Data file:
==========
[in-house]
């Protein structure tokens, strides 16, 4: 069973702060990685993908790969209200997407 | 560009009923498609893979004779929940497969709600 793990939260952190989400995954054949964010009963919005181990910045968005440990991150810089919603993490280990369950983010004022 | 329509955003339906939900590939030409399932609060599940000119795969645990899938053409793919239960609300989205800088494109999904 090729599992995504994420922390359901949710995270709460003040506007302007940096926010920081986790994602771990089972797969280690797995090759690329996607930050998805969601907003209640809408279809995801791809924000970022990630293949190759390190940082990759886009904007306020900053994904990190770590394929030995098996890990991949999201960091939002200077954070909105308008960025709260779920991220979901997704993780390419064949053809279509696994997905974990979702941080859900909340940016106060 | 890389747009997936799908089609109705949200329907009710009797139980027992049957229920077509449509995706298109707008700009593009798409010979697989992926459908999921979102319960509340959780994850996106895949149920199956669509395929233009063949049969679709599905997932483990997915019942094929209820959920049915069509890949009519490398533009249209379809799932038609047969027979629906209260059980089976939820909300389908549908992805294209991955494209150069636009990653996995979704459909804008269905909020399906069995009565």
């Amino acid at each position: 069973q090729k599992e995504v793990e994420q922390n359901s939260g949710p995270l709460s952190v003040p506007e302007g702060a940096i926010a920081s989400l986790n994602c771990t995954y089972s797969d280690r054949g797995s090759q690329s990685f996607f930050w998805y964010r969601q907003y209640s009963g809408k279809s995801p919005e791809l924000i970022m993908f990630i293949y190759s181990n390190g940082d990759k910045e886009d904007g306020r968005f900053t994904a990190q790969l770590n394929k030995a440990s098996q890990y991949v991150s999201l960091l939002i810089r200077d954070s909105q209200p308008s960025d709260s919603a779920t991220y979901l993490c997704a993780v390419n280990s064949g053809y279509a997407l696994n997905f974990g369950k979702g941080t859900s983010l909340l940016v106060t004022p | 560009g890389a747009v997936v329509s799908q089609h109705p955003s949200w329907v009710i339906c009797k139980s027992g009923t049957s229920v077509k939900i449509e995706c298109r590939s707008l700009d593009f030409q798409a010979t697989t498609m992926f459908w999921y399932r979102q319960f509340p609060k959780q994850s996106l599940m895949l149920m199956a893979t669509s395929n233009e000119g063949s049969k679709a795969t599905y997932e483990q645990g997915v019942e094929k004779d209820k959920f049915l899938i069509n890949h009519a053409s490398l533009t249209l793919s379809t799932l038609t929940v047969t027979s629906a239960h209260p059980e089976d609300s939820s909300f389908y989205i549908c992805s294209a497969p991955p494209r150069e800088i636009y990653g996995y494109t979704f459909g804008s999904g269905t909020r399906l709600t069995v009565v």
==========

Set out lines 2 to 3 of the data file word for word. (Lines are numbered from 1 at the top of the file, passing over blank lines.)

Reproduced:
């Protein structure tokens, strides 16, 4: 069973702060990685993908790969209200997407 | 560009009923498609893979004779929940497969709600 793990939260952190989400995954054949964010009963919005181990910045968005440990991150810089919603993490280990369950983010004022 | 329509955003339906939900590939030409399932609060599940000119795969645990899938053409793919239960609300989205800088494109999904 090729599992995504994420922390359901949710995270709460003040506007302007940096926010920081986790994602771990089972797969280690797995090759690329996607930050998805969601907003209640809408279809995801791809924000970022990630293949190759390190940082990759886009904007306020900053994904990190770590394929030995098996890990991949999201960091939002200077954070909105308008960025709260779920991220979901997704993780390419064949053809279509696994997905974990979702941080859900909340940016106060 | 890389747009997936799908089609109705949200329907009710009797139980027992049957229920077509449509995706298109707008700009593009798409010979697989992926459908999921979102319960509340959780994850996106895949149920199956669509395929233009063949049969679709599905997932483990997915019942094929209820959920049915069509890949009519490398533009249209379809799932038609047969027979629906209260059980089976939820909300389908549908992805294209991955494209150069636009990653996995979704459909804008269905909020399906069995009565």
């Amino acid at each position: 069973q090729k599992e995504v793990e994420q922390n359901s939260g949710p995270l709460s952190v003040p506007e302007g702060a940096i926010a920081s989400l986790n994602c771990t995954y089972s797969d280690r054949g797995s090759q690329s990685f996607f930050w998805y964010r969601q907003y209640s009963g809408k279809s995801p919005e791809l924000i970022m993908f990630i293949y190759s181990n390190g940082d990759k910045e886009d904007g306020r968005f900053t994904a990190q790969l770590n394929k030995a440990s098996q890990y991949v991150s999201l960091l939002i810089r200077d954070s909105q209200p308008s960025d709260s919603a779920t991220y979901l993490c997704a993780v390419n280990s064949g053809y279509a997407l696994n997905f974990g369950k979702g941080t859900s983010l909340l940016v106060t004022p | 560009g890389a747009v997936v329509s799908q089609h109705p955003s949200w329907v009710i339906c009797k139980s027992g009923t049957s229920v077509k939900i449509e995706c298109r590939s707008l700009d593009f030409q798409a010979t697989t498609m992926f459908w999921y399932r979102q319960f509340p609060k959780q994850s996106l599940m895949l149920m199956a893979t669509s395929n233009e000119g063949s049969k679709a795969t599905y997932e483990q645990g997915v019942e094929k004779d209820k959920f049915l899938i069509n890949h009519a053409s490398l533009t249209l793919s379809t799932l038609t929940v047969t027979s629906a239960h209260p059980e089976d609300s939820s909300f389908y989205i549908c992805s294209a497969p991955p494209r150069e800088i636009y990653g996995y494109t979704f459909g804008s999904g269905t909020r399906l709600t069995v009565v």